When indentured labour began entering Trinidad from India in 1845, the overwhelming majority of these people were Hindus with a small number of Muslims.
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Birdsong flies over the flow
“Have wings? Let’s fly to the moon and beyond” might well have been a suitable slogan for last Sunday’s Birdsong vacation camp closing concert at Queen’s Hall. The packed audience (admittedly partisan of family and friends) was treated to a programme which by any musical standards must rank as superb.
The title of the concert, Against the Flow, aptly summarised the Birdsong anima or guiding spirit—community as agents not dependents; excellence through hard work, discipline and co-operation, rising high above the swamp of mediocrity.
While this is a concert review, it would be remiss not to highlight the Birdsong example of social re-engineering. What began in a panyard 40 years ago has blossomed into the model of sustainable development our political leaders are still fumbling for. The horrendous irony is that Birdsong remains underfunded, neglected and largely ignored by the establishment, while millions are squandered or simply stolen from the patrimony.
But let the music speak for itself. The entire programme, as carried by children, 12 to 18 years old, members of the Birdsong Academy founded in 2004. The complete range from novice to budding virtuoso was represented, and besides the two Birdsong scholarship recipients—Nyol Manswell, the blind vocalist and Derriane Dyette, who will shortly be completing studies abroad—there was evidence of a whole new cohort of young musicians ready for flight across the musical world.
The Academy Orchestra, comprising pan, woodwind, brass and strings and fronted by the choir, opened with a truly memorable rendition of the national anthem, followed by the far less performed God Bless Our Nation. There was a crispness and professionalism matched by a clean sound mix, which immediately alerted the audience to the level of performance they could anticipate.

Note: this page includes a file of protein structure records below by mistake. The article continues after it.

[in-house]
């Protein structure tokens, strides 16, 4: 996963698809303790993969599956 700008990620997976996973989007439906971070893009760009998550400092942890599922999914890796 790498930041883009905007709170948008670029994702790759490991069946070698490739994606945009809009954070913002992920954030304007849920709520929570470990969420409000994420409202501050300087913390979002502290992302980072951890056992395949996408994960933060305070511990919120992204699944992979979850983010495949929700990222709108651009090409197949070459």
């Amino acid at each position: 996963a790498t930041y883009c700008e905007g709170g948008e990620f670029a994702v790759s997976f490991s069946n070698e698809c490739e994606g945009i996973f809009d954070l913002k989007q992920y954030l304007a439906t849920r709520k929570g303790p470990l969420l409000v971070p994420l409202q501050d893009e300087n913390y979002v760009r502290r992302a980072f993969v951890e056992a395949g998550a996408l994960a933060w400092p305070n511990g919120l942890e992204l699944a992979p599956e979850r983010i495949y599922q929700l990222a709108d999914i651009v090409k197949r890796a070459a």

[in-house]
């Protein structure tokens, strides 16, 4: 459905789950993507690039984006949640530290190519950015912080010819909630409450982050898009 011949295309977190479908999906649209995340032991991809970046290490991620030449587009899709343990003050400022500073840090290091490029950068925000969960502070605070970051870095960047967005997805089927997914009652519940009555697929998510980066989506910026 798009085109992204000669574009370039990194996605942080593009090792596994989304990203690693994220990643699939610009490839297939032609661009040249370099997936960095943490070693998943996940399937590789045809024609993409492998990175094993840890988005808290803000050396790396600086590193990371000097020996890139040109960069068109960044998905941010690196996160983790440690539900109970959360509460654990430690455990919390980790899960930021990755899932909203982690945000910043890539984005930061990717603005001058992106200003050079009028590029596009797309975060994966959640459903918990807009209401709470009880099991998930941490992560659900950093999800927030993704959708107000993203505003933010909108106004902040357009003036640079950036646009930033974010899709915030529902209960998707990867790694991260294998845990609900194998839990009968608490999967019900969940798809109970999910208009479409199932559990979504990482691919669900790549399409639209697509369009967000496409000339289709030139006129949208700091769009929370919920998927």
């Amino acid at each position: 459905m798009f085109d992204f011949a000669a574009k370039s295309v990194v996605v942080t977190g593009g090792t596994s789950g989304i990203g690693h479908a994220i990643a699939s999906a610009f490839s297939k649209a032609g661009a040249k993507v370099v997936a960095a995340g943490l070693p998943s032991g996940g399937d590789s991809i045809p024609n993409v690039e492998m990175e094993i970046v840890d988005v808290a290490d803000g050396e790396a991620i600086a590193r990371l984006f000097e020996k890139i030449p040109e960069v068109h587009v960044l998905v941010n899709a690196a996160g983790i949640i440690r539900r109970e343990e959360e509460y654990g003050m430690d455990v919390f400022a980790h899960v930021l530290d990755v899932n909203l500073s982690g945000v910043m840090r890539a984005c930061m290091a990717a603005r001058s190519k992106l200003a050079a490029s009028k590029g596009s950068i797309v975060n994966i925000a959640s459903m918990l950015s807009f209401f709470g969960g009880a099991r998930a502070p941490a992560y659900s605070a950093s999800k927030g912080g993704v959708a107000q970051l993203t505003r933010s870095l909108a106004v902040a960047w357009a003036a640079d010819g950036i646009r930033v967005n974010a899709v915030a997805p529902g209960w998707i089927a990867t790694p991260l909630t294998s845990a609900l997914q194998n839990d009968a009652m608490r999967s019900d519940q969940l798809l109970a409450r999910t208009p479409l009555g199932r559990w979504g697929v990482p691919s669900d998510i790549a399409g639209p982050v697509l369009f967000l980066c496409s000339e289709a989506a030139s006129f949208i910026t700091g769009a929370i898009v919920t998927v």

First soloist up, 12-year-old Coby Fletcher, who’d probably never heard of JS Bach before he began the vacation camp, manfully negotiated the higher register of Thou Prince of Life, overcoming nerves, pitch wobbles and the occasional croak to embody the first lesson any performing artist must master: continue, whatever. The ovation he received was as much for his spirit as his ability. The junior pans backed by brass gave us Henry Mancini’s Charade, with a slow tempo allowing individual pans to be heard with clarity. It was heartening to see a young girl on French horn, a prelude to many surprises, challenging gender and ethnic barriers as well as musical stereotypes.
By the time the juniors hit Pharell Williams’ Happy, they were cooking, swinging and smiling, handclapping in bridges to the syncopated rhythm. The junior guitars showcased technique with Finger Style Form in C before converting exercises into the upbeat bossa feel of Bobby Womack’s Breezin. The senior guitars delved into our folk trove with a medley seguing from Kitch’s take on Old Lady (Walk a Mile), to signature song of the night, Fly Me to the Moon. Their second offering—the folksong Every Time I Pass—was led by a young girl on electric bass and their rendition would have made kaiso jazz pioneer Clive Zanda proud.
The Junior pans resumed with an in-house arrangement by Ricardo Persad of Tea for Two, reworked in Afro-Cuban style as a cha cha cha, a la Tommy Dorsey. Jumping nearly a century, we were brought up to date with the best pan interpretation I’ve heard of Bunji’s Differentology, with some interesting tonal and melodic improvisations.
With energy rising, yet another Birdsong innovation was unleashed in the form of a tassa group, which made its entrance on the upper gallery, before skilfully negotiating the stairs down through the auditorium and up onto the stage. Defying gender and ethnic stereotypes, the tassa group was led by Afro-Creole Candy Morgan on cutter, supported by another girl cutter, Shania James; unsurprisingly they received a roar of approval and the review of our Trinidad rhythmic roots continued with voice and the skin of African in Ella Andall’s Rhythm of A People (“to shake the living and raise the dead”).